To start things off, some malted barley was passed around the room for us to nibble on. This act cleanses the palate and allows for the tasting experience to be amplified. What followed was a quick history on the distillery and a short presentation on peat smoke.
We were then introduced to the selection:
- Laphroaig 10
- Laphroaig Quarter Cask
- Laphroaig Triple Wood
- Laphroaig 10 Cask Strength
If you’re following us on Instagram, you’ve probably read my comments on the various flavour profiles for each of the above whiskies. If not, then let me proceed to give some quick (I use that word loosely) notes on each.
Welcome to Islay. Laphroaig’s flagship single malt and, in this one man’s opinion, the definitive expression of Islay peated malts. The 10 year is considered “The Original Laphroaig” and is the foundation of all their other expressions. It is matured in 100% first fill ex-bourbon barrels, sourced exclusively from Makers Mark. Simon gave us a tip on how to appreciate the aroma of this malt. The typical way is to pretty much stick your nose into the glass, lips slightly parted and inhale. But nothing about Laphroaig is typical. We were advised to place our palm over the glass and swirl the drink around with the intent of getting our palms wet. Then we rubbed our palms together till we created enough heat to evaporate the alcohol. Cupping our hands over our nose and mouth, we took deep breaths and entered nirvana. For two seconds, Magruder’s was a crack house and we were all high.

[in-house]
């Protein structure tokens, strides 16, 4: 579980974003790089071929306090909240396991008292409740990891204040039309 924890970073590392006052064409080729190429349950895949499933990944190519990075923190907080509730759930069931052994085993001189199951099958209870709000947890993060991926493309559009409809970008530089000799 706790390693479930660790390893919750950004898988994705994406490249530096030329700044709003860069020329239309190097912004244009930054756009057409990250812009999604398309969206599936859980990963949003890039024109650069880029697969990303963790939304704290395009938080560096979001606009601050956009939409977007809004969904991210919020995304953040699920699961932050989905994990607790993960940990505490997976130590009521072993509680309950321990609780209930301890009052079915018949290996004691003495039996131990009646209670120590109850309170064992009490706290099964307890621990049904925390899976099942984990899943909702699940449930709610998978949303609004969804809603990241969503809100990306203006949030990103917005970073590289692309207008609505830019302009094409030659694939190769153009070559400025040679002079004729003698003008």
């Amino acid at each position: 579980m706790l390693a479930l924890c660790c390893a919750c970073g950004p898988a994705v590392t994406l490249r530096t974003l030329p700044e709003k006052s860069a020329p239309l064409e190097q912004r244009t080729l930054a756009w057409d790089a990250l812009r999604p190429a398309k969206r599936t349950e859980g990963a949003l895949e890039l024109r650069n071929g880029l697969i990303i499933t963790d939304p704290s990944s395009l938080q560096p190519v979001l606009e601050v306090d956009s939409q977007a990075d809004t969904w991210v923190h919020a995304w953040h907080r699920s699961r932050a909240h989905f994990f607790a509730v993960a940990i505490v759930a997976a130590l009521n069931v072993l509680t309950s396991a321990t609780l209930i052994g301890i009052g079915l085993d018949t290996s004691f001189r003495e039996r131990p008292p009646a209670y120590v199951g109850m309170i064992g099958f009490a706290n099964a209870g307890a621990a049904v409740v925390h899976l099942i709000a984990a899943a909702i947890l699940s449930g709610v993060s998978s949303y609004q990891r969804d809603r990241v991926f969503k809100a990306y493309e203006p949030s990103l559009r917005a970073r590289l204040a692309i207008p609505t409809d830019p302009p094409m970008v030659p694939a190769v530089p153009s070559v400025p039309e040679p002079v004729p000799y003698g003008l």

Laphroaig Quarter Cask
Considered the “wild child” by both John and Simon, Quarter Cask is the fastest growing offering from the distillery. Not only is it a mixture between 5 and 11 year old whiskies, but it is also bottled at a higher percentage than the standard 10 year. However, the process for both the 10 and Quarter Cask starts the same. Still-maturing whisky is taken out of the American oak barrels and transferred to a quarter cask (which is quarter the size of a sherry butt, despite still being an American Oak barrel) for about 7 months, thus revamping a somewhat defunct method of aging whisky. You see, sherry was the drink of fashion in the 19th century. Sherry butts that went to Scotland from Spain would be used to store the whisky. To transport the barrels easily, the barrels needed to be smaller (a quarter of the size in fact). American oak barrels, which are less than half the size of a standard Sherry butt, didn’t become the norm until the 20th century. Because of this double maturation, Quarter Cask is a bit sweeter, with more vanilla notes on the palate.
Laphroaig Triple Wood
This here whisky is what happens when master distillers like John Campbell want to push the envelope. Triple wood is exactly what it sounds like: 3 different maturations. The first two steps are exactly the same as the Quarter Cask, then Laphroaig says to itself, “self, why stop there?!” They remove the liquid from the Quarter Casks then store it in large, 500 litre, ex-Oloroso Sherry Casks. With less liquid and more surface area, it takes an additional 2 years for the whisky to be influenced by the wood. This results in a very complex whisky, one that pays off with great dividends. Originally a duty-free exclusive, the Triple Wood was so popular in the North American market that Laphroaig decided to make is a proper release available to the continent. And it’s clear why. This thing is utterly delicious.
Laphroaig 10 Cask Strength